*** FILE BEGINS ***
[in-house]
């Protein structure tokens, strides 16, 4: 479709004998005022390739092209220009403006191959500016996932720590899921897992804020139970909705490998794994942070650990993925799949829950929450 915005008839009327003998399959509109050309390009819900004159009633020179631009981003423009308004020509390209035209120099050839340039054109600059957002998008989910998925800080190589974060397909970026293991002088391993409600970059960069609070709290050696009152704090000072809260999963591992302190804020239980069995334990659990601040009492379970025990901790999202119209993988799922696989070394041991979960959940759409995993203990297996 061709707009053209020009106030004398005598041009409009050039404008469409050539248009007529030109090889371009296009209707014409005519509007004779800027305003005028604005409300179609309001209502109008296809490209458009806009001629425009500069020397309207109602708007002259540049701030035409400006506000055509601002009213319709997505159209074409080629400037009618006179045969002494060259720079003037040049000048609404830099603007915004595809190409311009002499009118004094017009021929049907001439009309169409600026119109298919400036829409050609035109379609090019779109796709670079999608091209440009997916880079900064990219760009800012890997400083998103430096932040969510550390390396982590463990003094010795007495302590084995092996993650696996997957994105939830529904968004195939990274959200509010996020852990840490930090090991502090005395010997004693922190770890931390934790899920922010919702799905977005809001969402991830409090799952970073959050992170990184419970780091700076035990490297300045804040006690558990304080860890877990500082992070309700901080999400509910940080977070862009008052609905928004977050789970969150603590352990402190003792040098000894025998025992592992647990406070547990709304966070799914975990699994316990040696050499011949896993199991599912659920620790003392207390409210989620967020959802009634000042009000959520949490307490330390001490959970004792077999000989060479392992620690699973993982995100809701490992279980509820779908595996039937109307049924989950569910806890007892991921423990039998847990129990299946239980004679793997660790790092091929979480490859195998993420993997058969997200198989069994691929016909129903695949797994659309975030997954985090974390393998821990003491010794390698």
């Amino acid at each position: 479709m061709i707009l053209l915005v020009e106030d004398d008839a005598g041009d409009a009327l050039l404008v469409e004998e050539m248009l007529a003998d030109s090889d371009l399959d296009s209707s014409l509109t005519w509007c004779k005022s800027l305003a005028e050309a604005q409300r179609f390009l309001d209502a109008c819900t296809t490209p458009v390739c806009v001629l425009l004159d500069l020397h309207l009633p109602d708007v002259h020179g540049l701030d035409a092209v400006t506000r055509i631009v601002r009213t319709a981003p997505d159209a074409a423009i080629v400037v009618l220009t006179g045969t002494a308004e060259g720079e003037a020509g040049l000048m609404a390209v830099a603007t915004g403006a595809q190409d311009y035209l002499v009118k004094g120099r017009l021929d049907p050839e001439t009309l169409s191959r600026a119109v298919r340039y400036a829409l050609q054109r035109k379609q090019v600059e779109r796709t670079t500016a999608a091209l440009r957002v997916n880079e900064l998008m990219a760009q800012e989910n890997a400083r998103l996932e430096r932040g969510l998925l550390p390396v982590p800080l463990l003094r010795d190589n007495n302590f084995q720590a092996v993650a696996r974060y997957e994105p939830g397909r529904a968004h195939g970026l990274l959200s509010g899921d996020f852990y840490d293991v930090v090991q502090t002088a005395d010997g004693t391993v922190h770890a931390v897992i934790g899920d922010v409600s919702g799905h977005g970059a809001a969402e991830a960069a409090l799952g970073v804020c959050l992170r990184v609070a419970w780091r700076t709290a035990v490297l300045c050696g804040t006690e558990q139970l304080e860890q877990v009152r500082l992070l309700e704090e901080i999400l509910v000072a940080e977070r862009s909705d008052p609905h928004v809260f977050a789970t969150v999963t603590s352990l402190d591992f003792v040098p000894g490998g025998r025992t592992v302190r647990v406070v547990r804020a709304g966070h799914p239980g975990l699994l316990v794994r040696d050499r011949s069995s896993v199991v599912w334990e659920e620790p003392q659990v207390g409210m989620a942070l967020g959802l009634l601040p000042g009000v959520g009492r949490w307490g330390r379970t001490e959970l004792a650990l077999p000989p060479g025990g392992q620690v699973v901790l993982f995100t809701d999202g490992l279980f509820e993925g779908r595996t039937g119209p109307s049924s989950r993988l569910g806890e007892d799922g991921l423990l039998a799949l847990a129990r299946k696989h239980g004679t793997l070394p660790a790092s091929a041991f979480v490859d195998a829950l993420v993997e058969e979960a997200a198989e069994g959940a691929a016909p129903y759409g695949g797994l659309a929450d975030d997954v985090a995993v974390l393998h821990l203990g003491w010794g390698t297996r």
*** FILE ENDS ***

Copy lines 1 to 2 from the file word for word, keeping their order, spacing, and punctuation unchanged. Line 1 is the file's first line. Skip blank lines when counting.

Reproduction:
[in-house]
């Protein structure tokens, strides 16, 4: 479709004998005022390739092209220009403006191959500016996932720590899921897992804020139970909705490998794994942070650990993925799949829950929450 915005008839009327003998399959509109050309390009819900004159009633020179631009981003423009308004020509390209035209120099050839340039054109600059957002998008989910998925800080190589974060397909970026293991002088391993409600970059960069609070709290050696009152704090000072809260999963591992302190804020239980069995334990659990601040009492379970025990901790999202119209993988799922696989070394041991979960959940759409995993203990297996 061709707009053209020009106030004398005598041009409009050039404008469409050539248009007529030109090889371009296009209707014409005519509007004779800027305003005028604005409300179609309001209502109008296809490209458009806009001629425009500069020397309207109602708007002259540049701030035409400006506000055509601002009213319709997505159209074409080629400037009618006179045969002494060259720079003037040049000048609404830099603007915004595809190409311009002499009118004094017009021929049907001439009309169409600026119109298919400036829409050609035109379609090019779109796709670079999608091209440009997916880079900064990219760009800012890997400083998103430096932040969510550390390396982590463990003094010795007495302590084995092996993650696996997957994105939830529904968004195939990274959200509010996020852990840490930090090991502090005395010997004693922190770890931390934790899920922010919702799905977005809001969402991830409090799952970073959050992170990184419970780091700076035990490297300045804040006690558990304080860890877990500082992070309700901080999400509910940080977070862009008052609905928004977050789970969150603590352990402190003792040098000894025998025992592992647990406070547990709304966070799914975990699994316990040696050499011949896993199991599912659920620790003392207390409210989620967020959802009634000042009000959520949490307490330390001490959970004792077999000989060479392992620690699973993982995100809701490992279980509820779908595996039937109307049924989950569910806890007892991921423990039998847990129990299946239980004679793997660790790092091929979480490859195998993420993997058969997200198989069994691929016909129903695949797994659309975030997954985090974390393998821990003491010794390698």